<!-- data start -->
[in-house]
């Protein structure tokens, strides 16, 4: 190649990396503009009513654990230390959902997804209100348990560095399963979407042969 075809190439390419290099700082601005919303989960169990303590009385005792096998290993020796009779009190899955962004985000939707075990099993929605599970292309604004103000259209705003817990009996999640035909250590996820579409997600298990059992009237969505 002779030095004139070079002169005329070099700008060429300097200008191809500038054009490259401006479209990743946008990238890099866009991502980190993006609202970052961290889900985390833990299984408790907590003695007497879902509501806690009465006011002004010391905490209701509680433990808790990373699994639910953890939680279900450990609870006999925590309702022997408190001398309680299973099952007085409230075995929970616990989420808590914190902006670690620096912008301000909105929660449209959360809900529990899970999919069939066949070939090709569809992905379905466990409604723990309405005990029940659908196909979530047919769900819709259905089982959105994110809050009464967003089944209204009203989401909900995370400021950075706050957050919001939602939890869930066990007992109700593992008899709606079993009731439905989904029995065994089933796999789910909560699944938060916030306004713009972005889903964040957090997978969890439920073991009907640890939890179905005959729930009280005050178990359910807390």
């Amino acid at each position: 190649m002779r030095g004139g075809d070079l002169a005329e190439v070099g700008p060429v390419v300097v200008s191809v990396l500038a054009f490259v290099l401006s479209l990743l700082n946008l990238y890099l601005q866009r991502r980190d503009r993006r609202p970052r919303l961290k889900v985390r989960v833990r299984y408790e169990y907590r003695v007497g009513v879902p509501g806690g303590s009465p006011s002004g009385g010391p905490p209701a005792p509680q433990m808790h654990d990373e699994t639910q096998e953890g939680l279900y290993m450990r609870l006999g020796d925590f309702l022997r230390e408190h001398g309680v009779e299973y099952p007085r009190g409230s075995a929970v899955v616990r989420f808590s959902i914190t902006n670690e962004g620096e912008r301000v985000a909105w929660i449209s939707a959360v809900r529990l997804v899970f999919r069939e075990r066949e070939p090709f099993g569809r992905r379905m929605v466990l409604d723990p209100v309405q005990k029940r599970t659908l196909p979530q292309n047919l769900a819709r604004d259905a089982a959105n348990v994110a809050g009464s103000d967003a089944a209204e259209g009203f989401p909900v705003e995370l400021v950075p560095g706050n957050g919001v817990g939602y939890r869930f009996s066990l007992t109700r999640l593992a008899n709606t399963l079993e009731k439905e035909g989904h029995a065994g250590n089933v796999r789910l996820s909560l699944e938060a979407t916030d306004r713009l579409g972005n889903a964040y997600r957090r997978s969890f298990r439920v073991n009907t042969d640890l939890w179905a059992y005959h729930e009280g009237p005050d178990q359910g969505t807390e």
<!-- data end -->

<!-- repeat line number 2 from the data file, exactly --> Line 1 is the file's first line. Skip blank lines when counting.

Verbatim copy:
């Protein structure tokens, strides 16, 4: 190649990396503009009513654990230390959902997804209100348990560095399963979407042969 075809190439390419290099700082601005919303989960169990303590009385005792096998290993020796009779009190899955962004985000939707075990099993929605599970292309604004103000259209705003817990009996999640035909250590996820579409997600298990059992009237969505 002779030095004139070079002169005329070099700008060429300097200008191809500038054009490259401006479209990743946008990238890099866009991502980190993006609202970052961290889900985390833990299984408790907590003695007497879902509501806690009465006011002004010391905490209701509680433990808790990373699994639910953890939680279900450990609870006999925590309702022997408190001398309680299973099952007085409230075995929970616990989420808590914190902006670690620096912008301000909105929660449209959360809900529990899970999919069939066949070939090709569809992905379905466990409604723990309405005990029940659908196909979530047919769900819709259905089982959105994110809050009464967003089944209204009203989401909900995370400021950075706050957050919001939602939890869930066990007992109700593992008899709606079993009731439905989904029995065994089933796999789910909560699944938060916030306004713009972005889903964040957090997978969890439920073991009907640890939890179905005959729930009280005050178990359910807390």